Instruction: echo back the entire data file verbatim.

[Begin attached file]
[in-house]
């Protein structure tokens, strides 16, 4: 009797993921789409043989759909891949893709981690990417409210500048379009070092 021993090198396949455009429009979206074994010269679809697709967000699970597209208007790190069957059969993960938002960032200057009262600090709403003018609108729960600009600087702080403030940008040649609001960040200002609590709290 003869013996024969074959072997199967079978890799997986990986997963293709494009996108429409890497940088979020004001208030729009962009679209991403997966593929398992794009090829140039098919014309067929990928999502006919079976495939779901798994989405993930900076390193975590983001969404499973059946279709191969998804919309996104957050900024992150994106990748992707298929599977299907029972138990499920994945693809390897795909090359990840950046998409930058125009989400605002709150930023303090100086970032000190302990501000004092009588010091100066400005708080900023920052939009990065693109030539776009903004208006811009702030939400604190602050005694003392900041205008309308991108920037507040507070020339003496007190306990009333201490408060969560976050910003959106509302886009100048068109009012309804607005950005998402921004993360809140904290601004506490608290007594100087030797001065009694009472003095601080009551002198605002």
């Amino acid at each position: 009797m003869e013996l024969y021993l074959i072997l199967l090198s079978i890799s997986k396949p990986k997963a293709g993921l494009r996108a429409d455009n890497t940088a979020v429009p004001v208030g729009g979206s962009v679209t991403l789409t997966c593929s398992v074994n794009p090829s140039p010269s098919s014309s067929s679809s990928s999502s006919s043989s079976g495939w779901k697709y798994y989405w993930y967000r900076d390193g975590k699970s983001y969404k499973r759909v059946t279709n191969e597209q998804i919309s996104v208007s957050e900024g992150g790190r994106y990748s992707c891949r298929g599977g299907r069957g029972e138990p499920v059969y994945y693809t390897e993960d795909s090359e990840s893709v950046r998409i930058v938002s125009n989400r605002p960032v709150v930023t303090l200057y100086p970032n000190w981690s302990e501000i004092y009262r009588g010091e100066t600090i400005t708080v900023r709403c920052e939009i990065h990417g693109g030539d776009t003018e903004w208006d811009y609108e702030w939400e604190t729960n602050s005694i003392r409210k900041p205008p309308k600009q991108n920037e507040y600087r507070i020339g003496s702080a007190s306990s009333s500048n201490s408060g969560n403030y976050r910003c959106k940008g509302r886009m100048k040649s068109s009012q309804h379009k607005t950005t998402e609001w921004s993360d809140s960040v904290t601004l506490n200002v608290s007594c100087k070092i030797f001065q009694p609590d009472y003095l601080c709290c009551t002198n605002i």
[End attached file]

[in-house]
């Protein structure tokens, strides 16, 4: 009797993921789409043989759909891949893709981690990417409210500048379009070092 021993090198396949455009429009979206074994010269679809697709967000699970597209208007790190069957059969993960938002960032200057009262600090709403003018609108729960600009600087702080403030940008040649609001960040200002609590709290 003869013996024969074959072997199967079978890799997986990986997963293709494009996108429409890497940088979020004001208030729009962009679209991403997966593929398992794009090829140039098919014309067929990928999502006919079976495939779901798994989405993930900076390193975590983001969404499973059946279709191969998804919309996104957050900024992150994106990748992707298929599977299907029972138990499920994945693809390897795909090359990840950046998409930058125009989400605002709150930023303090100086970032000190302990501000004092009588010091100066400005708080900023920052939009990065693109030539776009903004208006811009702030939400604190602050005694003392900041205008309308991108920037507040507070020339003496007190306990009333201490408060969560976050910003959106509302886009100048068109009012309804607005950005998402921004993360809140904290601004506490608290007594100087030797001065009694009472003095601080009551002198605002």
């Amino acid at each position: 009797m003869e013996l024969y021993l074959i072997l199967l090198s079978i890799s997986k396949p990986k997963a293709g993921l494009r996108a429409d455009n890497t940088a979020v429009p004001v208030g729009g979206s962009v679209t991403l789409t997966c593929s398992v074994n794009p090829s140039p010269s098919s014309s067929s679809s990928s999502s006919s043989s079976g495939w779901k697709y798994y989405w993930y967000r900076d390193g975590k699970s983001y969404k499973r759909v059946t279709n191969e597209q998804i919309s996104v208007s957050e900024g992150g790190r994106y990748s992707c891949r298929g599977g299907r069957g029972e138990p499920v059969y994945y693809t390897e993960d795909s090359e990840s893709v950046r998409i930058v938002s125009n989400r605002p960032v709150v930023t303090l200057y100086p970032n000190w981690s302990e501000i004092y009262r009588g010091e100066t600090i400005t708080v900023r709403c920052e939009i990065h990417g693109g030539d776009t003018e903004w208006d811009y609108e702030w939400e604190t729960n602050s005694i003392r409210k900041p205008p309308k600009q991108n920037e507040y600087r507070i020339g003496s702080a007190s306990s009333s500048n201490s408060g969560n403030y976050r910003c959106k940008g509302r886009m100048k040649s068109s009012q309804h379009k607005t950005t998402e609001w921004s993360d809140s960040v904290t601004l506490n200002v608290s007594c100087k070092i030797f001065q009694p609590d009472y003095l601080c709290c009551t002198n605002i």